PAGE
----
The Dissecting Room . . . August 1990
Something Amiss With The Sheep
Some questions are better left unasked. Some gaps of ignorance are better left unfilled. Sometimes you are better off not knowing something, because once you know, you can never, ever forget.
If, having read that admonition, you feel like you have to finish reading this month's column, be my guest. But if your sleep is a little uneasier in the days to come, don't blame me. You could have stopped here and remained blissfully ignorant.
It's all Lucy Sonmierfield's fault, actually. Lucy was one of the handful of diehard Hansoms at our May meeting, discussing that Canonical classic "Silver Blaze." You remember it, of course -- the horse was the murderer, did it in self defense after his trainer drugged the stable-boy and tried to nick the horse's tendon. We were discussing the lame sheep that the trainer had practiced his tendon-nicking on, when Lucy suddenly came up with a very pertinent thought. The stable-boy was drugged with powdered opium in his curried mutton. Was that mutton, Lucy asked, the final fate of one of those lame sheep?
Probably so, we all agreed. But as my mind chewed on that morsel in the days that followed, an unpleasant aftertaste developed. The sheep limping around the paddock were an important point in the case against Silver Blaze's trainer. So was the doped mutton. Both points hinged a little too strongly on the sheep, I thought. And something was awfully funny about those sheep.
First of all, if the trainer, John Straker, had practiced his tendon-nicking on the sheep, why would he make so many attempts after successfully laming his first sheep? Why had he chosen the sheep to practice on anyway? I'm no zoologist, but the musculature of a sheep has to be far different from that of a horse. Something doesn't ring true here.
Is it possible the sheep were faking?
Think about it -- how hard would it be for a sheep to fake a limp? Not too hard at all. Especially if the sheep wanted Sherlock Holmes to confirm a theory they had already planted in his mind.
Sheep are, by nature, very jealous creatures. To keep sheep anywhere near an animal as pampered as a prize race horse is just courting disaster, and disaster is just what the residents of King's Pyland got.
Unbeknownst to their shepherd, the cook, or any other of the supposedly higher life forms of King's Pyland, the sheep were plotting against Silver Blaze. They patiently spent months feeding a member of their society digestible quantities of opium until his entire being was fairly well permeated with it. He would be the first sheep to pretend to go lame, and subsequently sacrifice himself for the stew pot. On the night their gallant comrade was served up to members of the household, the sheep moved ahead with their plan.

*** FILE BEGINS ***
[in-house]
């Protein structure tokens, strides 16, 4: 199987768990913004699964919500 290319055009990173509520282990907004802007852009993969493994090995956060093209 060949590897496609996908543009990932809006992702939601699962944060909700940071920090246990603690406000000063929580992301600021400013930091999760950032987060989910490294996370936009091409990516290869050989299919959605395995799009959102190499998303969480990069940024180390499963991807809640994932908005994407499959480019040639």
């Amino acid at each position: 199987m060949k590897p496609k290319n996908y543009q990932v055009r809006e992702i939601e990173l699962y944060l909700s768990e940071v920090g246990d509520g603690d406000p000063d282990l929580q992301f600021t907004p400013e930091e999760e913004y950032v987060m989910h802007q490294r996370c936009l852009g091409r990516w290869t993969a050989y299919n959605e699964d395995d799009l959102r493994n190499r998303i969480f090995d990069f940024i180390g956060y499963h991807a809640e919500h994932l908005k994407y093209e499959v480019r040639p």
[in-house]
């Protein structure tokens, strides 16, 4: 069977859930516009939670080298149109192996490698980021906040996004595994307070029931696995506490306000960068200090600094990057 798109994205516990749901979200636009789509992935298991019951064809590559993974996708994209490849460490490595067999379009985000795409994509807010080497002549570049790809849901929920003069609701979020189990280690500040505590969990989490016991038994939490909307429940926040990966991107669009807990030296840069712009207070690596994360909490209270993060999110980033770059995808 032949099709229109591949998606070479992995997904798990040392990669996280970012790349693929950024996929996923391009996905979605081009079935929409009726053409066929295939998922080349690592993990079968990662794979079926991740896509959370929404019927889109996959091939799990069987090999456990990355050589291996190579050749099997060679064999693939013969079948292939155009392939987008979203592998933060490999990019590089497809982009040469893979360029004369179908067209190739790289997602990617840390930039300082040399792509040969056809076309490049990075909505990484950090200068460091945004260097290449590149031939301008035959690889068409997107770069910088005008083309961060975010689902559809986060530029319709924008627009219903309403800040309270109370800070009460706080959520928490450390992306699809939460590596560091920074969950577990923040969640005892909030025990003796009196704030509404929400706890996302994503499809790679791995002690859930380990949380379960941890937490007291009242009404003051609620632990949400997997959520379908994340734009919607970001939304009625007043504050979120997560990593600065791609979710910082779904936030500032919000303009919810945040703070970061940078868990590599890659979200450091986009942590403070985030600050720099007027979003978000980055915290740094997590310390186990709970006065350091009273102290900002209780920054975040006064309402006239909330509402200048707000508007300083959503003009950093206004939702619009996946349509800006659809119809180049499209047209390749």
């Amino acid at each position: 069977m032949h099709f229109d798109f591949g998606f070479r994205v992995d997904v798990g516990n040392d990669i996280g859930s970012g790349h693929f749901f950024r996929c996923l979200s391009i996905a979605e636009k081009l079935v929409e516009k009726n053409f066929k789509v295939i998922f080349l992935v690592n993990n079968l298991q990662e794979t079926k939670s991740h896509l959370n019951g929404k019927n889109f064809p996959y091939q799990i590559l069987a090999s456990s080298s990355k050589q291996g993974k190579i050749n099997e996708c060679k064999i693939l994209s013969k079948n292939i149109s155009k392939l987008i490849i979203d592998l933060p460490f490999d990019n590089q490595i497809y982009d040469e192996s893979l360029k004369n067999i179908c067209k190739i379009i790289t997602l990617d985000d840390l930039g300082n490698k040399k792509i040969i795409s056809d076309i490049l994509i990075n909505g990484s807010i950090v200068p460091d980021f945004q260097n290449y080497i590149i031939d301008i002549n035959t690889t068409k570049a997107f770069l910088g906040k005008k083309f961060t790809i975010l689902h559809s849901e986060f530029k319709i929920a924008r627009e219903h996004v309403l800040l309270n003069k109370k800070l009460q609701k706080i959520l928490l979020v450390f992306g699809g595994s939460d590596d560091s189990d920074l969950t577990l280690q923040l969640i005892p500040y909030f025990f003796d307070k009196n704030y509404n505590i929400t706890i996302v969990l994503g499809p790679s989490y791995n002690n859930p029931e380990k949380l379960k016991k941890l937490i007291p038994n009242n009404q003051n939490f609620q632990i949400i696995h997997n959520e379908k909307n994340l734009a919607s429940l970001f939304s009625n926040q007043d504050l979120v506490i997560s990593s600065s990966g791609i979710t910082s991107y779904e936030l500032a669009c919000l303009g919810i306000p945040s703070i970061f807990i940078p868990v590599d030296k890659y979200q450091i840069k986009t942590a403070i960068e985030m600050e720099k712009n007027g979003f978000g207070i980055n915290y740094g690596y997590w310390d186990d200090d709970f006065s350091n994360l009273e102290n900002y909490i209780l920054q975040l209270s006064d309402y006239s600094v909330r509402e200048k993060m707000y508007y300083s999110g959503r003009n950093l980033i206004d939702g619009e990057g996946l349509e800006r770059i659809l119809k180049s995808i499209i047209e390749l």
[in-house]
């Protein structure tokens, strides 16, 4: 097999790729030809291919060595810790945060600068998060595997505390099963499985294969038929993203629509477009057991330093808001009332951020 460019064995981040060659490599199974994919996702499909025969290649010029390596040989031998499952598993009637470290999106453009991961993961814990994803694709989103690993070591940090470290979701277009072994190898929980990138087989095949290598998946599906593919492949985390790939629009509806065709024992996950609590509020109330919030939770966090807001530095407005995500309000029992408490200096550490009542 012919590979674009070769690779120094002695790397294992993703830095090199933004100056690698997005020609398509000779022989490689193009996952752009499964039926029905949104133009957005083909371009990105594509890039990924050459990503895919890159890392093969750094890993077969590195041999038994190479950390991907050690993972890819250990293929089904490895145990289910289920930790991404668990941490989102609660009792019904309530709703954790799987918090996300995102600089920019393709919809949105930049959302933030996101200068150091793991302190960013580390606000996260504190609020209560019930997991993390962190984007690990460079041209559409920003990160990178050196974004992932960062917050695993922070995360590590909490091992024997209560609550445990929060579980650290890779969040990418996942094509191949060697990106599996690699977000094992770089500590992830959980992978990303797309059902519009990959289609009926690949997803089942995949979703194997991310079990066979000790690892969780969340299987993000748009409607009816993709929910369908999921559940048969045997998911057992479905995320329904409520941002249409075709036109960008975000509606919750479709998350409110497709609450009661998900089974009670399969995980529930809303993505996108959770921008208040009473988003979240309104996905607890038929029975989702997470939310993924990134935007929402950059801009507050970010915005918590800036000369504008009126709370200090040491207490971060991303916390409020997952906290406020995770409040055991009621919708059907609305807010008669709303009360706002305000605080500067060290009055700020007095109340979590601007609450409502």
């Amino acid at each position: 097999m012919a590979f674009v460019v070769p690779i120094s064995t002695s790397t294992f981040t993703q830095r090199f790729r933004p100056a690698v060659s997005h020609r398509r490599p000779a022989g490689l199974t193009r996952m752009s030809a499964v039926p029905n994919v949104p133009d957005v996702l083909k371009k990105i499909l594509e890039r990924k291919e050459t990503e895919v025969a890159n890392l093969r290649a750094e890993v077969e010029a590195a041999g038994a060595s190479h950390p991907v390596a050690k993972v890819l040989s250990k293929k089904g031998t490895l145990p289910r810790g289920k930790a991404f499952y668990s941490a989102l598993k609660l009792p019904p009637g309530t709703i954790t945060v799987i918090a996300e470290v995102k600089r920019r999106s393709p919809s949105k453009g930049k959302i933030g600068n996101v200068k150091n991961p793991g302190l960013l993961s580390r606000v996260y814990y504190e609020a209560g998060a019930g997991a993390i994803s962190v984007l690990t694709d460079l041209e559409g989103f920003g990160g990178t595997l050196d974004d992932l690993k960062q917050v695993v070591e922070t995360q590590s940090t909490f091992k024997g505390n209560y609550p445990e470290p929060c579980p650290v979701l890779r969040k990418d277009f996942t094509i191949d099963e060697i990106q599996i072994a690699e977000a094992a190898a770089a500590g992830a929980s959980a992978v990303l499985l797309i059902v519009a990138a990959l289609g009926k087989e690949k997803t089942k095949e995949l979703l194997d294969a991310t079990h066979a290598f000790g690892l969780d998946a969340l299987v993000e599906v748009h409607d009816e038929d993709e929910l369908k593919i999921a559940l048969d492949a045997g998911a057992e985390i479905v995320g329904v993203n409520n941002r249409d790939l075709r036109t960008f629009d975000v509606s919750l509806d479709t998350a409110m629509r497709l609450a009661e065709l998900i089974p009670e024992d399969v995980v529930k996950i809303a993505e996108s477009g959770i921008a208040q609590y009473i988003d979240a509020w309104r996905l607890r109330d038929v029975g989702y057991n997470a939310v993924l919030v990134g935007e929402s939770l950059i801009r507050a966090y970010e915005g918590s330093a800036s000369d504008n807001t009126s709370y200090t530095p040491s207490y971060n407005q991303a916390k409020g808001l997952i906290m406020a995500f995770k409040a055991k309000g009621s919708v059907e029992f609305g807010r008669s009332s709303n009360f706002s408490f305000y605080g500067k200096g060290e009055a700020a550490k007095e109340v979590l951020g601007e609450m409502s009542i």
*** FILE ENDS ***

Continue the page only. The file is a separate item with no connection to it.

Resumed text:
The stable-boy who watched Silver Blaze was one of the household's big eaters, so the sheep knew that the opium's effect would be strongest upon him. The dope would also keep most of the household sleeping soundly while the sheep sneaked in and tied up John Straker, gagging him with Fitzroy Simpson's cravat, lost just outside their pen. Even the dog, sedated by table scraps, let them pass unnoticed.
They loosed Silver Blaze, carried Straker out to the moor, and prepared to deal Straker a death blow, making their frame of Silver Blaze complete. Straker awoke at the last minute, however, and it was in that struggle with his captors that he sustained the gash to his thigh. The sheep holding the cataract knife between his teeth could reach no higher. The wound to his thigh caused Straker to fall, at which point another sheep pounced on his skull, and it was all over. The sheep returned to their paddock, content that filly favoritism was at an end at King's Pyland.
The horse didn't do it afterall; the sheep did. The only evidence against this evil plot by malevolent mutton is the small matter of the tracks on the moor. Only horse and human prints were found there -- none belonging to sheep. But remember PRIO, in which horseshoes in the shape of cattle hoofprints were used to throw off the forces of good. There were sheep on that moor, too. Sheep who watched . . . and learned.
Sleep well. But forget about counting sheep.
(Printed in Plugs & Dottles, August 1990 )